“Prayer is not one of our remedies; it depends on what one is praying for. We consider prayer nothing more than a fervent wish; consequently the merit and worth of a prayer depend upon what the fervent wish is.”

—Randolph, from the mission statement of his magazine, The Messenger

Compiled by Noah Bunnell

© Freedom From Religion Foundation. All rights reserved.

Elizabeth Montgomery

Elizabeth Montgomery

On this date in 1933, actress Elizabeth Victoria Montgomery was born in Los Angeles. As an L.A. baby with parents in the entertainment business, Montgomery was heavily influenced by the Hollywood lifestyle. Her father, Robert Montgomery, was a screen actor and her mother, Elizabeth Allen, was a Broadway actress. She attended the Spence School and the Academy of Dramatic Arts in New York City and made her television debut on "Robert Montgomery Presents" (1950), her father’s playhouse series, but only after earning her role through years of intensive training.

Throughout the next decade, she appeared in over 200 live programs. Montgomery is best known for her role on "Bewitched" (1964) as the lovable witch Samantha Stephens. She also played the role of her mischievous cousin Serena under a pseudonym. The show was a sensation and helped popularize the name Samantha in 1965 and for years after the show began. She also starred in several films and TV shows, including "The Court Martial of Billy Mitchell" (1955), "Who’s Been Sleeping in My Bed" (1963), "A Case of Rape"(1974), "The Legend of Lizzie Borden" (1975) and "Black Widow Murders: The Blanche Taylor Moore Story" (1993).

Montgomery was a fervent feminist, liberal Democrat and activist for LGBTQ rights. She advocated for many causes, including Amnesty International and the fight against AIDS. She attended the 1992 West Hollywood Gay and Lesbian Pride Parade with her "Bewitched" co-star Dick Sargent, who publicly came out as gay the prior year.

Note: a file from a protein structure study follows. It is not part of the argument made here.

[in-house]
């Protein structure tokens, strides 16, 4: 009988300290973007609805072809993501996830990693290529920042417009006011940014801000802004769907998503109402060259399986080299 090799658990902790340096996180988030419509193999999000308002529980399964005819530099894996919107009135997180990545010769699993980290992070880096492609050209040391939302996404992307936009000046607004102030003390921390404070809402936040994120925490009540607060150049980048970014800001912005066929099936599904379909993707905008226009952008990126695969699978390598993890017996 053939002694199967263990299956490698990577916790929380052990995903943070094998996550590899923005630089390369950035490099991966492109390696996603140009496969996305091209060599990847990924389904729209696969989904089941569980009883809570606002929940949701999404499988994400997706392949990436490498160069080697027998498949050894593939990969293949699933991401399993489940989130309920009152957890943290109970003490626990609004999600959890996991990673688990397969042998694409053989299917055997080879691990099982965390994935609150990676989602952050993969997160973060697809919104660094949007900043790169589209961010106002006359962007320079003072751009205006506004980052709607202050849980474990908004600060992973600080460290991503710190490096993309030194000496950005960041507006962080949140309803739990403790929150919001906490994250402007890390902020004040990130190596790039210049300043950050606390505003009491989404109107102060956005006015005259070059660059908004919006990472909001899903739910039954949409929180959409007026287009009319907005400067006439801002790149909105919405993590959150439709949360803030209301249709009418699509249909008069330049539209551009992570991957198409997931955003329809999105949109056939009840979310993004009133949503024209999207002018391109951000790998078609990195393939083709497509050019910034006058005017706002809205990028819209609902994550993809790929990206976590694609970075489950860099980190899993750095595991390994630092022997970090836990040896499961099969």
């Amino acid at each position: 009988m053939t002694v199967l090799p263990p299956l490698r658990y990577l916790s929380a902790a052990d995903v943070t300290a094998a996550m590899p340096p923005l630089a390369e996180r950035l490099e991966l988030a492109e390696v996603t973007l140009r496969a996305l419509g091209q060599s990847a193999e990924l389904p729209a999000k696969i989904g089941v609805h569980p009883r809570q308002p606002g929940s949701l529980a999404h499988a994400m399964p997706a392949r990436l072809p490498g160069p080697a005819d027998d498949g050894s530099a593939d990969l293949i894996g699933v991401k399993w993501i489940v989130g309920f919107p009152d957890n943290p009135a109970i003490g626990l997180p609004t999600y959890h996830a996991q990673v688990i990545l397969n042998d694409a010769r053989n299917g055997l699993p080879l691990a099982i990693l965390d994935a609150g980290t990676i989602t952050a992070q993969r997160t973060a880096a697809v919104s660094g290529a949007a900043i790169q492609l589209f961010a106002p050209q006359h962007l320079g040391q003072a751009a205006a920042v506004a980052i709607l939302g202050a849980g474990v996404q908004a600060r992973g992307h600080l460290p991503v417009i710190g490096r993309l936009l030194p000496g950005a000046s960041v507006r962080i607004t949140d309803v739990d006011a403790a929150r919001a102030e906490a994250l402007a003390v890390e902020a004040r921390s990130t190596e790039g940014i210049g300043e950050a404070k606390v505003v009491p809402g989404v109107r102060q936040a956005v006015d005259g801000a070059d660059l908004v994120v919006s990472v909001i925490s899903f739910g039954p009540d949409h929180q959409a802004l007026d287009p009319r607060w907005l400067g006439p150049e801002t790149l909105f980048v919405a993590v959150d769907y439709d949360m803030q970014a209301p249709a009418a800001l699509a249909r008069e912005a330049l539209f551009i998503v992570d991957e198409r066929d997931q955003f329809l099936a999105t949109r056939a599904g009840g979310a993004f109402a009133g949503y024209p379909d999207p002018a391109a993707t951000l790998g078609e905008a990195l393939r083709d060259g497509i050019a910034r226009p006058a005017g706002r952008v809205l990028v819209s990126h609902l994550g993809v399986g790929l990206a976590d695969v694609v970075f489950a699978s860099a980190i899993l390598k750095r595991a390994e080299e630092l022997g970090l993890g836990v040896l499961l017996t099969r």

Her first husband was businessman Frederick Cammann (1954-55). Her second husband was actor Gig Young (1956-63), 25 years her senior. In 1963 she married William Asher, the producer-director of "Bewitched." They divorced amicably in 1973. They had three children, Willy, Robert and Rebecca Elizabeth. She then had a 20-year relationship with actor Robert Foxworth before marrying him in 1993, 18 months before her death in 1995 at age 62 of colon cancer eight weeks after being diagnosed.

“I think of God as the beauty in life. … It’s loving and being loved. It’s feeling good inside because you are living the life of a good person. Maybe it’s a good idea to try to start new ways of looking at the subject.”

—Montgomery in “Twitch Upon A Star: The Bewitched Life and Career of Elizabeth Montgomery” by Herbie Pilato (2012)

Compiled by Tolulope Igun

© Freedom From Religion Foundation. All rights reserved.

Thomas Szasz

Thomas Szasz

On this date in 1920, psychiatrist Thomas Szasz was born in Hungary. He earned a degree in physics from the University of Cincinnati in 1941, and his medical degree from the same university in 1944. His residency was in psychiatry. Szasz, went on to be a professor of psychiatry at the State University of New York-Syracuse and in 1990 the University made him a professor emeritus.